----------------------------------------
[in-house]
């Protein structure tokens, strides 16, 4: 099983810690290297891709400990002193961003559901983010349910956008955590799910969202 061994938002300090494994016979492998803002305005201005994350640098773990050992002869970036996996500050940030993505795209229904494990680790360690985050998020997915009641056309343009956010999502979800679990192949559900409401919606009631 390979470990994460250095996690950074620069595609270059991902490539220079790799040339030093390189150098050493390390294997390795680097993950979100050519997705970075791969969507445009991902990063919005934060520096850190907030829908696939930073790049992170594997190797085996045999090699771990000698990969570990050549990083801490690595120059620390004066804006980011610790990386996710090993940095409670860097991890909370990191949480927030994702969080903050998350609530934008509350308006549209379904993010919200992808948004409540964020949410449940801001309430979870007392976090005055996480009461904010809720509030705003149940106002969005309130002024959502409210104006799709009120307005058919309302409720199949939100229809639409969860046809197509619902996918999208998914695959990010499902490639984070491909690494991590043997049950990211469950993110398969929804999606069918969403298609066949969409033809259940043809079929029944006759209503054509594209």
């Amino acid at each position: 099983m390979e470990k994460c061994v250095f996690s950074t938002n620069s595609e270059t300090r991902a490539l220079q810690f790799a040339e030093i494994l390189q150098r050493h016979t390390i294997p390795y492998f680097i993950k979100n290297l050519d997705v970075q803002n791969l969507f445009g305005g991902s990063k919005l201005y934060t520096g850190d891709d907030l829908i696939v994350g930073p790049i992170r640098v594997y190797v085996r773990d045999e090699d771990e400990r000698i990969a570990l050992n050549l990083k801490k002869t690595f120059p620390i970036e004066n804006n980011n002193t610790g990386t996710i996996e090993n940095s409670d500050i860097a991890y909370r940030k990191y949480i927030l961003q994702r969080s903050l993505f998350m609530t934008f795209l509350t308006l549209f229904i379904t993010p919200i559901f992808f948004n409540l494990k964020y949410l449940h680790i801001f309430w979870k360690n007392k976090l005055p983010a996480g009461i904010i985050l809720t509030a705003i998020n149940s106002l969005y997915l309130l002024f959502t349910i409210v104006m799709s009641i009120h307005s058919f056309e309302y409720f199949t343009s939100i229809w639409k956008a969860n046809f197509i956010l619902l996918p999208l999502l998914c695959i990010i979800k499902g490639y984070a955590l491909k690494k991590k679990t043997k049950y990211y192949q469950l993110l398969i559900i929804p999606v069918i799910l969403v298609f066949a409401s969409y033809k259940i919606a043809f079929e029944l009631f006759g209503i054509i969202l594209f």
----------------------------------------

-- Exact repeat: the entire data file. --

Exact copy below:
[in-house]
């Protein structure tokens, strides 16, 4: 099983810690290297891709400990002193961003559901983010349910956008955590799910969202 061994938002300090494994016979492998803002305005201005994350640098773990050992002869970036996996500050940030993505795209229904494990680790360690985050998020997915009641056309343009956010999502979800679990192949559900409401919606009631 390979470990994460250095996690950074620069595609270059991902490539220079790799040339030093390189150098050493390390294997390795680097993950979100050519997705970075791969969507445009991902990063919005934060520096850190907030829908696939930073790049992170594997190797085996045999090699771990000698990969570990050549990083801490690595120059620390004066804006980011610790990386996710090993940095409670860097991890909370990191949480927030994702969080903050998350609530934008509350308006549209379904993010919200992808948004409540964020949410449940801001309430979870007392976090005055996480009461904010809720509030705003149940106002969005309130002024959502409210104006799709009120307005058919309302409720199949939100229809639409969860046809197509619902996918999208998914695959990010499902490639984070491909690494991590043997049950990211469950993110398969929804999606069918969403298609066949969409033809259940043809079929029944006759209503054509594209």
């Amino acid at each position: 099983m390979e470990k994460c061994v250095f996690s950074t938002n620069s595609e270059t300090r991902a490539l220079q810690f790799a040339e030093i494994l390189q150098r050493h016979t390390i294997p390795y492998f680097i993950k979100n290297l050519d997705v970075q803002n791969l969507f445009g305005g991902s990063k919005l201005y934060t520096g850190d891709d907030l829908i696939v994350g930073p790049i992170r640098v594997y190797v085996r773990d045999e090699d771990e400990r000698i990969a570990l050992n050549l990083k801490k002869t690595f120059p620390i970036e004066n804006n980011n002193t610790g990386t996710i996996e090993n940095s409670d500050i860097a991890y909370r940030k990191y949480i927030l961003q994702r969080s903050l993505f998350m609530t934008f795209l509350t308006l549209f229904i379904t993010p919200i559901f992808f948004n409540l494990k964020y949410l449940h680790i801001f309430w979870k360690n007392k976090l005055p983010a996480g009461i904010i985050l809720t509030a705003i998020n149940s106002l969005y997915l309130l002024f959502t349910i409210v104006m799709s009641i009120h307005s058919f056309e309302y409720f199949t343009s939100i229809w639409k956008a969860n046809f197509i956010l619902l996918p999208l999502l998914c695959i990010i979800k499902g490639y984070a955590l491909k690494k991590k679990t043997k049950y990211y192949q469950l993110l398969i559900i929804p999606v069918i799910l969403v298609f066949a409401s969409y033809k259940i919606a043809f079929e029944l009631f006759g209503i054509i969202l594209f």